Unistage exam buster: GCSE revision skills

While for some the summer school term may be all about winding down and looking forward to the upcoming holidays, for many students it’s all about exams.

The pressure of exams and the revision required can take its toll on students with evenings, weekends, and holidays filled with memorising fact upon fact – but revision needn’t be that hard.

By keeping calm, focused and employing the right kind of revision techniques passing those all-important exams can be a breeze.

Find the right revision technique for you

Reading through notes for hours upon end can be frustrating, especially when you fail to remember anything at the end of a day-long revision session.

If you’ve found this is the case for you, it may be that solitary study just isn’t for you.

There are seven key learning styles and you need to identify which type is best suited to you.

From reading the descriptions below you may be able to work out what type of learner you are, if not you can determine your learning style in this simple quiz.

The visual (spatial) learner

Mind map

Prefers using pictures, images and spatial understanding

Should use mind maps, models, timelines and colour coded notes

You could also display key facts and notes on index cards, displayed on your wall or on a pin board

The aural (auditory musical) learner

Headphones

Prefers using sound and music to help them learn

Should discuss topics with friends or family, set information to rhyme, rhythm or music and consider joining a study group

Background music may also aid learning

The verbal (linguistic) learner

Writing

Prefers using words both in speech and writing

Should consider reading out aloud while revising or using recordings of content. Acronym mnemonics will also be useful for remembering key lists of information

Role-play may be useful to try alongside others with the same learning style

The physical (kinaesthetic) learner

hands

Prefers using their body, hands and sense of touch

Should learn through doing, rewriting important information and redrawing key charts

On-site visits (for example on a historical or geographical topic) may help a physical learner retain information better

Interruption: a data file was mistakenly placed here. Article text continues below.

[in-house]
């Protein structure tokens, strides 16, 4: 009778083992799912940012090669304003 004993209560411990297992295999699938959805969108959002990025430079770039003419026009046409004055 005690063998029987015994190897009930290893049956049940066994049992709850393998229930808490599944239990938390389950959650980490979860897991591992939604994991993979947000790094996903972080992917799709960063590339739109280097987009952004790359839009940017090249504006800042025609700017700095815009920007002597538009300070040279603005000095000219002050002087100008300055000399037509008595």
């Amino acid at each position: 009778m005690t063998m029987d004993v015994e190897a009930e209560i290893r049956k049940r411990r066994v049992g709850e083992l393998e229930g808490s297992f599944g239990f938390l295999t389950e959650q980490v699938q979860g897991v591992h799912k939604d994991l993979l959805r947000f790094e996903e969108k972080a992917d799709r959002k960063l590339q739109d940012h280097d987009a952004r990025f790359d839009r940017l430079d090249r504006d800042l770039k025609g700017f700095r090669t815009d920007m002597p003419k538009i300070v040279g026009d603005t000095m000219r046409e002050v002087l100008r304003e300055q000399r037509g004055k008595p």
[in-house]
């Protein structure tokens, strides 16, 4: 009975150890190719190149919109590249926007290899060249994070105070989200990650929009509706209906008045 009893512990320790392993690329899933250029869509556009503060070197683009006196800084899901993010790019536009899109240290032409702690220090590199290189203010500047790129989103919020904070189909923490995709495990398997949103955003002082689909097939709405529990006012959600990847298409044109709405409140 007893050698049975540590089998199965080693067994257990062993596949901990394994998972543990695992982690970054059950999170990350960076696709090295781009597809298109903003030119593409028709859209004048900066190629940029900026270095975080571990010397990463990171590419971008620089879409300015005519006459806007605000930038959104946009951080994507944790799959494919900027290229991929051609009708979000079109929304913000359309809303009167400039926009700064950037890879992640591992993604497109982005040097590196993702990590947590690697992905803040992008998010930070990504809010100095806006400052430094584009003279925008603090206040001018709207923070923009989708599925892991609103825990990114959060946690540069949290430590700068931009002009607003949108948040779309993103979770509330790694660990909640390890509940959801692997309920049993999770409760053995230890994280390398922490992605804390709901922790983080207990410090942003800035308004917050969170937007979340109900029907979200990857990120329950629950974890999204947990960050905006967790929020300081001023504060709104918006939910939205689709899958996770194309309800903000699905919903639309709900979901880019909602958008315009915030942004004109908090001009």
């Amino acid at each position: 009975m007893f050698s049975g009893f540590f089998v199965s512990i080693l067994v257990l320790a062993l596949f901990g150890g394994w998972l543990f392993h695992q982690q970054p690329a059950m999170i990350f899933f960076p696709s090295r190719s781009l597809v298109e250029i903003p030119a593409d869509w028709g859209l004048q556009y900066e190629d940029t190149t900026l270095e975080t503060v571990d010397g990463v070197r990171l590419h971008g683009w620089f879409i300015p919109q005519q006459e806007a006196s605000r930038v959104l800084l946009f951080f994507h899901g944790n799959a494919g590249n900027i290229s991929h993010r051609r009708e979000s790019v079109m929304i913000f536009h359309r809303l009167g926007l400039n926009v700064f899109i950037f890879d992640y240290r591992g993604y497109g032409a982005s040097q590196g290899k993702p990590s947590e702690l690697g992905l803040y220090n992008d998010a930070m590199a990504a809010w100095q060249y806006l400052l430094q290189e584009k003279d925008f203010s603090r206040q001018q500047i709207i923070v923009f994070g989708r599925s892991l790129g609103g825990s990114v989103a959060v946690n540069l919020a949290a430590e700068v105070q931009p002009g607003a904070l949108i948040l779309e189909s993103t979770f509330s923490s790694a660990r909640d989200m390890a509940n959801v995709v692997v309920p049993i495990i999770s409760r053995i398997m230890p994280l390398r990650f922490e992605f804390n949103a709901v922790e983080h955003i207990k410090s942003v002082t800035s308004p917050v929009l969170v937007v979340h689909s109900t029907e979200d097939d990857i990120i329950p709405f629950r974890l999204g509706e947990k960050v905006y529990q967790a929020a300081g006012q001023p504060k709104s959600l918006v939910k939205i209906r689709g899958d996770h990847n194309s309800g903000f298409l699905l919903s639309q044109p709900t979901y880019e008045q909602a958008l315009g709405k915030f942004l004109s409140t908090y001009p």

The social (interpersonal) learner

Group revision

Prefers to learn in groups or with other people

It may be worth joining a revision group or actively taking part in revision classes. You may also find you learn things more easily if you have to explain a concept to someone else

The logical (mathematical) learner

logic 2

Prefers using logic, reasoning and systems

Understanding the detail behind the compulsory content will help the logical learner. Statistics and other analytical techniques may also help you identify areas you want to concentrate on

Be aware of overanalysing as this can prevent you from moving towards your goal. Spending lots of time planning how to go about doing your revision isn’t going to help you pass the exam!

The solitary (intrapersonal) learner

Solitary learning

Prefers to work alone and use self study

Logs and journals can be a useful way to record your notes and find out what kind of study works best for you

It may be worth challenging yourself with a bit of role-play. You don’t need others to role-play with, just use visualisation!

To learn about the ways we can help your school, visit our education page. Our versatile, multi-level staging can be used for a wide range of purposes – from end of year award ceremonies, to everyday assemblies and summer school concerts. You can also speak to one of our experts today by calling 01254 680 575 to find out just what out staging solutions can do for you.

Do you have any tips for keeping your cool during the exam period? If so, share your revision and exam tips and advice in the comments below or tweet us @Unistage